By Dion Johnson, Special to the AFRO

We Washingtonians, if anything, are a prideful bunch. With all the tough losses and idiotic things that come our way as fans, we have never wavered. Nevermind that this is “just hockey” as most hating-a** dudes have been uttering since late in the Eastern Conference Finals, once our Washington Capitals finally started to get some traction outside of the traditional fanbase.

We have been ridiculed ad nauseum for the prior 26 years of frustrations delivered by our pro sports franchises (91 total seasons if we are keeping count). Last Thursday, those laughs ceased. You cannot joke about this city being a “minor league” sports town any more. No sir.  Not after being apart of tens of thousands of fellow Caps fans who watched each game of  the Stanley Cup Finals in the middle of the street.

Washington Capitals’ Devante Smith-Pelly (25) battles with Jay Beagle, left, during a face off during an NHL hockey practice Wednesday, June 6, 2018, in Las Vegas. (AP Photo/Ross D. Franklin)

Last Thursday, I bore witness to years and years of frustration finally being released and it was euphoric. As a true Black hockey fan, it was amazing to see all races and socioeconomic levels celebrating together at once for a change. With all of the crap going on in this city – starting with the guy who resides at 1600 Pennsylvania Ave – the residents here are just sick of it all. This city needed a positive diversion in the worst way.

This Caps’ run has been a welcome distraction from all that stuff, and I think it’s part of why there’s been such insane crowds on the streets of Chinatown these last few games.

We were ACHING for a winner after all these years of futility, but on top of all that, I think people just want something to feel good about and be proud of.

Who knew it would be the same team that broke our heart the most over the past two decades that would finally lift the sports curse from over D.C.’s head? Who knew the team that would bring together all types of people of different affluence and ethnicity would be the team with the least amount of urban fans?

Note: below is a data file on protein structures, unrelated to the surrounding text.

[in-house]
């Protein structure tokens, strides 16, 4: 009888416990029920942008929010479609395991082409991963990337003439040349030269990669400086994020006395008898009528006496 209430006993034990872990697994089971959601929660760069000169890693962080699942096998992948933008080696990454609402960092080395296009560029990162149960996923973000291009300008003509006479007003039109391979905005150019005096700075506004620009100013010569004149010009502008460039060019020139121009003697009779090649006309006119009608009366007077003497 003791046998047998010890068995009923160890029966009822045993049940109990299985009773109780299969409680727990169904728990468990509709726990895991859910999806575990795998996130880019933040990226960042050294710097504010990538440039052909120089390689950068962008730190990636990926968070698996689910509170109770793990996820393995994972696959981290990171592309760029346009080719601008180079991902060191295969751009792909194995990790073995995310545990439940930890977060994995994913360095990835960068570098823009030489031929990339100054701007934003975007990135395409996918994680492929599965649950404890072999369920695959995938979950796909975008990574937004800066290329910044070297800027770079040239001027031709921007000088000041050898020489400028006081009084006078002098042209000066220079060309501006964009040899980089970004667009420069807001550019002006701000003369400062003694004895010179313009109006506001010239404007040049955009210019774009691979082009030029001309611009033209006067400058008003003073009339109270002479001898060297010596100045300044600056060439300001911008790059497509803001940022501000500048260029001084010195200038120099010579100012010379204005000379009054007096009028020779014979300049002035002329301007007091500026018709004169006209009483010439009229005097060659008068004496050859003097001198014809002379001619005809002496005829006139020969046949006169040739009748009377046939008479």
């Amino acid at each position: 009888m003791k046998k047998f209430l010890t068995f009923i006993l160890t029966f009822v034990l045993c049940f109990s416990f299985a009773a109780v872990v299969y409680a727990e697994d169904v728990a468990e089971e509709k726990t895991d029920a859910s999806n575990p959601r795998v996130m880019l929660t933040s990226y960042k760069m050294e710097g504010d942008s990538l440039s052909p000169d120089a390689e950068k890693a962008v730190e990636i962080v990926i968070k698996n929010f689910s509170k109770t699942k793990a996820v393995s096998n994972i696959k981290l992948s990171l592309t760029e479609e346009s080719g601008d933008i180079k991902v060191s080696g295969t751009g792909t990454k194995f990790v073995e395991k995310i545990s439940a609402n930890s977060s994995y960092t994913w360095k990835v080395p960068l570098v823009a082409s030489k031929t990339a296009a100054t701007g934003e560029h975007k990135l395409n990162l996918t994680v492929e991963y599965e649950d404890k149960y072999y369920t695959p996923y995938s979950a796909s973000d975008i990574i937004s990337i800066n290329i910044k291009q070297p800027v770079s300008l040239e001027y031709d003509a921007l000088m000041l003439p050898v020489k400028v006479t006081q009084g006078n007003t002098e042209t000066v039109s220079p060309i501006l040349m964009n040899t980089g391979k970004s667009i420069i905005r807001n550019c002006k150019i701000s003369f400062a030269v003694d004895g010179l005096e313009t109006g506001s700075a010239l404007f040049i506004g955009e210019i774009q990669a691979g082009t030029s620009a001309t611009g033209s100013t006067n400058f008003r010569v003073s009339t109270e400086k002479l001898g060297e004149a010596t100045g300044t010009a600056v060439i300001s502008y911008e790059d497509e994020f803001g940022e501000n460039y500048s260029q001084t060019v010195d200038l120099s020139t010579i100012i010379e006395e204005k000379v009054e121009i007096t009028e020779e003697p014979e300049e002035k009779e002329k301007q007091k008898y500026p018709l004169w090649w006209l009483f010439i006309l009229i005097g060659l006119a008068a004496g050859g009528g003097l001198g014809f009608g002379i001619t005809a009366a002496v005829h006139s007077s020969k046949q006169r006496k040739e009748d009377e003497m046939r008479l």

Nobody in my circle of friends cared about hockey until Alex Ovechkin came into town 13 years ago and made sports fun again. His highlights and personality was made for the SportsCenter era and people ate it up…until they wanted to see more than just gaudy highlights and statistics. For myself, I’ve had to listen and watch Ovechkin deal with his own issues as an outsider (a Russian in a mostly Canadian league) and watch how the narrative from the mostly Canadian media and “old guard” would discredit his skill level on a daily basis and how his style of play would never be the catalyst of a winning franchise.

It’s not dissimilar than how mainstream media treats our young, Black athletes.  If you’re boastful, a la Ovie or say New York Giants Star receiver Odell Beckham Jr., you are a nuisance. But if you are a White American athlete boasting, well then you’re just a fiery competitor.

As a Black hockey fan, I really didn’t have many people to talk to about the sport growing up, sans one or two of my homies. In my early adult years, my cousin Mike and I would watch Caps games together and deal with all the ups and downs that comes with fandom. Of course, each season would end with heartbreak (to this day, my cousin still despises former defenseman Mike Green…it’s an ongoing joke in our small circle).

During this recent era – the Rock The Red era – more of my Black friends and family became hockey enthusiasts and it made me proud. They all started off as novices and developed their undying love for the team game-by-game, year-by-year, disappointment-by-disappointment. Those disappointments bonded us…we went through this together, as if we were raising a baby.

I’ve always said, “there are only two things that bring people of different background together for one common cause….music and sports.”

Fandom is a real place, an emotional place. People are more loyal to their sports fandom than they are to their spouses. Last night we saw the best of sports fandom with a huge helping of civic pride, elation and unbridled joy all in one moment. That moment doesn’t come around often.

Thank you, Coach Trotz, Nicky Backstrom, Evegeny Kuznetzov, Devante Smith-Pelle, TJ Oshie and all of the other players that left it all on the ice for our enjoyment.

As my man, Ace Boogie, said in the legendary motion picture “Paid In Full”:I’m breathing different…”

I’m finally feeling like the champion we were destined to be.

Embrace it.

Enjoy it.

D.C. Sports fans, you are a champion today. And yes, that goes for us Black fans, too.

Dion Johnson

Special to the AFRO